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So here’s the paint test for the cockpit and and fabric surfaces.

The blue looks a bit darker than it is in reality, but I will  still add a bit of white as the cockpit has a very small opening and it may end up being too dark.



The cowl section. It is a beautiful single piece casting with the inner top intake and bottom oil radiator (4 parts) to add. I painted the ducting for the radiator with Citadel paint. Love this paint for little details as it is formulated for brush application.



Going to paint the cockpit this afternoon.



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8 hours ago, mozart said:

Oh that looks painful Alain! :huh:  Good save though, but time consuming for sure.

The bigger shock was the realization of the mistake, but fixing it turned out to be quite straightforward. Luckily I had the thick CA which I had purchased for the miniature shown above.

Also, the finished model is black, so that should help hidding imperfections!

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Since the last update I got busy again with a new miniature to print and paint up for the promo photos.

If it can be moved over to the 25th anniversary GB, I would appreciate it.

This is aircraft #25, isn’t it?

To me it seems as the 25% threshold is not attained yet. I have not been able to paint the cockpit yet, just some of the bits in the trays shown above.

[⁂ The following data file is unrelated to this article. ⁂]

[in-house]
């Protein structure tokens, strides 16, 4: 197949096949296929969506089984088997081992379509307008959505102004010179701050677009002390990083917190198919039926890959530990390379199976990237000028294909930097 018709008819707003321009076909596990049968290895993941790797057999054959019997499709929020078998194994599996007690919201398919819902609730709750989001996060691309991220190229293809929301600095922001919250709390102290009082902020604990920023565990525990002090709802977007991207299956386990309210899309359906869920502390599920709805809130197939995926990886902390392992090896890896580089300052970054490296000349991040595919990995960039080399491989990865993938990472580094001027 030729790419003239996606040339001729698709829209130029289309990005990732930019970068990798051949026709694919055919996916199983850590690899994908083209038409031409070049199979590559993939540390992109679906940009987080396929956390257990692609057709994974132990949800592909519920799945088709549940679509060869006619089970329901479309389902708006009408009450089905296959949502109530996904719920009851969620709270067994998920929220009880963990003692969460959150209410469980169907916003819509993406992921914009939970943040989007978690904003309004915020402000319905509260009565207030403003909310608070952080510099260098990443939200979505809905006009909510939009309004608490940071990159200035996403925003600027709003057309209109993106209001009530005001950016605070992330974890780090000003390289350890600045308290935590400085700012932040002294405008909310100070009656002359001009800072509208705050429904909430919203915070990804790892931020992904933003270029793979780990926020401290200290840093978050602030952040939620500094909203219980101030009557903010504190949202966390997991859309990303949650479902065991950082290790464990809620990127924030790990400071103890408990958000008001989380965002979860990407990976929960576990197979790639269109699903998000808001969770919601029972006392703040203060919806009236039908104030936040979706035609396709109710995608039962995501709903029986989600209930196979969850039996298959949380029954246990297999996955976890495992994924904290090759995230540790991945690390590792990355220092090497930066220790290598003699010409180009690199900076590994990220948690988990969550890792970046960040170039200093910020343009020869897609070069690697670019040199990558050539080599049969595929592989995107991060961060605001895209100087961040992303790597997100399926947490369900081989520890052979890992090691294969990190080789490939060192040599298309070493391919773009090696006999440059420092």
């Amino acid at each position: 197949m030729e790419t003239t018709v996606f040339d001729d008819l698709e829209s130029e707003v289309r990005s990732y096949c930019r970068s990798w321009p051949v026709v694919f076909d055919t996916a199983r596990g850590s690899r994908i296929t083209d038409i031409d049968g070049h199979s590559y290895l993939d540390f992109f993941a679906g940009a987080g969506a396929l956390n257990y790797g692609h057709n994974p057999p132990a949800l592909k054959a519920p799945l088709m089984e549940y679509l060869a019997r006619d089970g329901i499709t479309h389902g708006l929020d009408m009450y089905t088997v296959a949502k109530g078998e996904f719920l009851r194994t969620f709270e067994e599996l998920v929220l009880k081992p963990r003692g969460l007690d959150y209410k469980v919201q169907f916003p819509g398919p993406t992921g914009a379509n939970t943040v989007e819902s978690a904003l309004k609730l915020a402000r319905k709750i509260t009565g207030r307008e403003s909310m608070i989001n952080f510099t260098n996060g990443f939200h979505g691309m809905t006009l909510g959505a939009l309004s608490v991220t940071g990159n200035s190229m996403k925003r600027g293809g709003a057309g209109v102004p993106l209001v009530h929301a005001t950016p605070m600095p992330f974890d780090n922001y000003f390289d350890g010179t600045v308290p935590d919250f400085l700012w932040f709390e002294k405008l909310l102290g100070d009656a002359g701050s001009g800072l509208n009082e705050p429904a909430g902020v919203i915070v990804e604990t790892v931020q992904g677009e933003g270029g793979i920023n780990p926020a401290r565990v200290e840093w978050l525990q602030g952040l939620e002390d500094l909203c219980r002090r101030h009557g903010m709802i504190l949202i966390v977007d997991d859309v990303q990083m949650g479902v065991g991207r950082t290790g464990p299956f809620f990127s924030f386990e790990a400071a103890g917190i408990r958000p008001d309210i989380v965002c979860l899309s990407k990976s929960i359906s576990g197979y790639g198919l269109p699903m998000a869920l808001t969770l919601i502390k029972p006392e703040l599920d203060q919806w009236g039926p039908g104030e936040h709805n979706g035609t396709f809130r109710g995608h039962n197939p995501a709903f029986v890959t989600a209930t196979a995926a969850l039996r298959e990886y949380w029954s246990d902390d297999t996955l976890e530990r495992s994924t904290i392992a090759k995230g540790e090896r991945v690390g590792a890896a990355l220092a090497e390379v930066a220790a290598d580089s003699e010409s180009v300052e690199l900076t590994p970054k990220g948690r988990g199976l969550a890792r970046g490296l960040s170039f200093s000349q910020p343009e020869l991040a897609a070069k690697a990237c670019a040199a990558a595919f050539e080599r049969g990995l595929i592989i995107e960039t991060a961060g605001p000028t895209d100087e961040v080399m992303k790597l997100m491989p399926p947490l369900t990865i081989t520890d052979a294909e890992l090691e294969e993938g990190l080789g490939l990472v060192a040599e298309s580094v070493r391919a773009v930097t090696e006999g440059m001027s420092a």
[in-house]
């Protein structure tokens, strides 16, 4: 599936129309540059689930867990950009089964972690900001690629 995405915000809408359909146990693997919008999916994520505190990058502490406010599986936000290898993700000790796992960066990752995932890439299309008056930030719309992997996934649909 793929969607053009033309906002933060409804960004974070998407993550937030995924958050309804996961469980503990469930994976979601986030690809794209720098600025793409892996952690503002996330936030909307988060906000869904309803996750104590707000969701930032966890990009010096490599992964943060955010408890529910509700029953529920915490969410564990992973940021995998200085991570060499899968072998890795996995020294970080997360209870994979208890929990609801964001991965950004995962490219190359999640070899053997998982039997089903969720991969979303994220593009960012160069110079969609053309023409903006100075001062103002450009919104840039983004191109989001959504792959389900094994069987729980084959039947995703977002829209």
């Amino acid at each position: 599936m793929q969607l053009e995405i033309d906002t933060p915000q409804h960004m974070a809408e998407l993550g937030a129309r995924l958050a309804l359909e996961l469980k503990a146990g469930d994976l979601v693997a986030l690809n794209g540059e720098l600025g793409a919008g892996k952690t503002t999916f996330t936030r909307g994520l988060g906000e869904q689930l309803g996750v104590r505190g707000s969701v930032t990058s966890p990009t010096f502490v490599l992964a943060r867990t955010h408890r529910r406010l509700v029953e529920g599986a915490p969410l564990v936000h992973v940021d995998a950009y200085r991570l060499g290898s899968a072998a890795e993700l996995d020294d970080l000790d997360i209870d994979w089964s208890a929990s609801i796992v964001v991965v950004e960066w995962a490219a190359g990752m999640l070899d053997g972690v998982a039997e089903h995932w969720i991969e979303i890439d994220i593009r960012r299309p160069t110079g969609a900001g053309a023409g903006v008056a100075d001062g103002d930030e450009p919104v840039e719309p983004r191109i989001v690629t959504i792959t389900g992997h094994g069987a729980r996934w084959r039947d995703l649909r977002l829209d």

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  • Alain Gadbois changed the title to Hideaki Inayama’s Ki-44 Shoki, no 25

Hi all!

Back to the Ki-44!

Cockpit has a coat of blue and props and spinner are painted. 
Colors used are shown.  With wash will appear darker and should be ok.


Basic coat here again. On the right side the parts are for my Ki-64, that I should get back to! The color is a mix about 1:1 of each.


Also, I am making by own masks for the two « 25 » on the gear covers.

By making my own I mean taking an X-Acto and cutting Tamiya tape. The originals are hand painted and somewhat irregular. We’ll see how these turn out!


Next more cockpit updates.



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  • 4 weeks later...

Hello all!

Here’s an update showing a bit of progress.


Working on the landing gear door numbers I noticed these doors were quite flat, and didn’t fit well in the openings.

They needed to be bent to conform and studying photos showed the subtle curves well.

You can see the stress marks on the plastic after bending.




I keep my left and right gear parts in two different plastic trays to avoid mixing them. Saves a lot of eventual confusion! D is for droite (right) and G is for gauche. Free small French lesson for you!


The brake lines are added with 0.5mm styrene rod. The leg is temporarily fitted to the wheel inner part to align the line with the hole I drilled according to similar arrangements on other Japanese aircraft.


Now with little brackets made from a strip cut out of wine foil.


Engine parts painted with gunmetal and silver straight out of Tamiya spray cans. Cylinders with black wash.


Black wash also applied to the cockpit parts.

Looks fine but forgot to paint the underside of the top decking! Didn’t realize at all an area would be in the interior color until I started test fitting this part to the fuselage. I still have the original paint mix so not a big problem.


Bye for now!